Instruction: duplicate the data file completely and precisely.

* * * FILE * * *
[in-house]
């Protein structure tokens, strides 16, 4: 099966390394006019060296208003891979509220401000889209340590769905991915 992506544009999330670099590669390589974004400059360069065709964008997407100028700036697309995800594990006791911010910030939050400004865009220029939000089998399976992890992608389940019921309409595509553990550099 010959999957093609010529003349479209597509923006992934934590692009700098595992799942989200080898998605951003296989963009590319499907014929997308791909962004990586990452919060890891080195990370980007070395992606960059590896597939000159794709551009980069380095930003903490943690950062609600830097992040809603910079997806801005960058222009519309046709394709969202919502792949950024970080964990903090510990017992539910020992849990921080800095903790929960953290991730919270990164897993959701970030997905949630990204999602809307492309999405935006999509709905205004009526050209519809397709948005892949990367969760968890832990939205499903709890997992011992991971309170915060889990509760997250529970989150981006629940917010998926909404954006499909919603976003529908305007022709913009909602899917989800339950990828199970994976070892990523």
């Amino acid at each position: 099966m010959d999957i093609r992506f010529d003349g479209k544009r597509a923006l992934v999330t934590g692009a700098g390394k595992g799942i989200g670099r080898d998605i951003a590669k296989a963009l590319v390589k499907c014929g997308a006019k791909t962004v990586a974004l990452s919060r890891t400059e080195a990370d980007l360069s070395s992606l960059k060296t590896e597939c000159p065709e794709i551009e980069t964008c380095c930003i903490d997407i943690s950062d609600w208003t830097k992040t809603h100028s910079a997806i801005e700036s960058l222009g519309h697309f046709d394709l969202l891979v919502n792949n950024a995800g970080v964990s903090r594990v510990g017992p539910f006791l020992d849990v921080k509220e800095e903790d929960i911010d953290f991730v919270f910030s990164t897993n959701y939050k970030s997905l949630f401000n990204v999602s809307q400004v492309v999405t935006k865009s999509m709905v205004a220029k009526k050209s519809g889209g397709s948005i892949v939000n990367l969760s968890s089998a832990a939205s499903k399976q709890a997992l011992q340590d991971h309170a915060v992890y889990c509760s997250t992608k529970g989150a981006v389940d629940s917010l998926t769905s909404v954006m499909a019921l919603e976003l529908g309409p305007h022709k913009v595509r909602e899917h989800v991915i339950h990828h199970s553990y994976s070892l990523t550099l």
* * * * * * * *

[in-house]
């Protein structure tokens, strides 16, 4: 099966390394006019060296208003891979509220401000889209340590769905991915 992506544009999330670099590669390589974004400059360069065709964008997407100028700036697309995800594990006791911010910030939050400004865009220029939000089998399976992890992608389940019921309409595509553990550099 010959999957093609010529003349479209597509923006992934934590692009700098595992799942989200080898998605951003296989963009590319499907014929997308791909962004990586990452919060890891080195990370980007070395992606960059590896597939000159794709551009980069380095930003903490943690950062609600830097992040809603910079997806801005960058222009519309046709394709969202919502792949950024970080964990903090510990017992539910020992849990921080800095903790929960953290991730919270990164897993959701970030997905949630990204999602809307492309999405935006999509709905205004009526050209519809397709948005892949990367969760968890832990939205499903709890997992011992991971309170915060889990509760997250529970989150981006629940917010998926909404954006499909919603976003529908305007022709913009909602899917989800339950990828199970994976070892990523």
């Amino acid at each position: 099966m010959d999957i093609r992506f010529d003349g479209k544009r597509a923006l992934v999330t934590g692009a700098g390394k595992g799942i989200g670099r080898d998605i951003a590669k296989a963009l590319v390589k499907c014929g997308a006019k791909t962004v990586a974004l990452s919060r890891t400059e080195a990370d980007l360069s070395s992606l960059k060296t590896e597939c000159p065709e794709i551009e980069t964008c380095c930003i903490d997407i943690s950062d609600w208003t830097k992040t809603h100028s910079a997806i801005e700036s960058l222009g519309h697309f046709d394709l969202l891979v919502n792949n950024a995800g970080v964990s903090r594990v510990g017992p539910f006791l020992d849990v921080k509220e800095e903790d929960i911010d953290f991730v919270f910030s990164t897993n959701y939050k970030s997905l949630f401000n990204v999602s809307q400004v492309v999405t935006k865009s999509m709905v205004a220029k009526k050209s519809g889209g397709s948005i892949v939000n990367l969760s968890s089998a832990a939205s499903k399976q709890a997992l011992q340590d991971h309170a915060v992890y889990c509760s997250t992608k529970g989150a981006v389940d629940s917010l998926t769905s909404v954006m499909a019921l919603e976003l529908g309409p305007h022709k913009v595509r909602e899917h989800v991915i339950h990828h199970s553990y994976s070892l990523t550099l």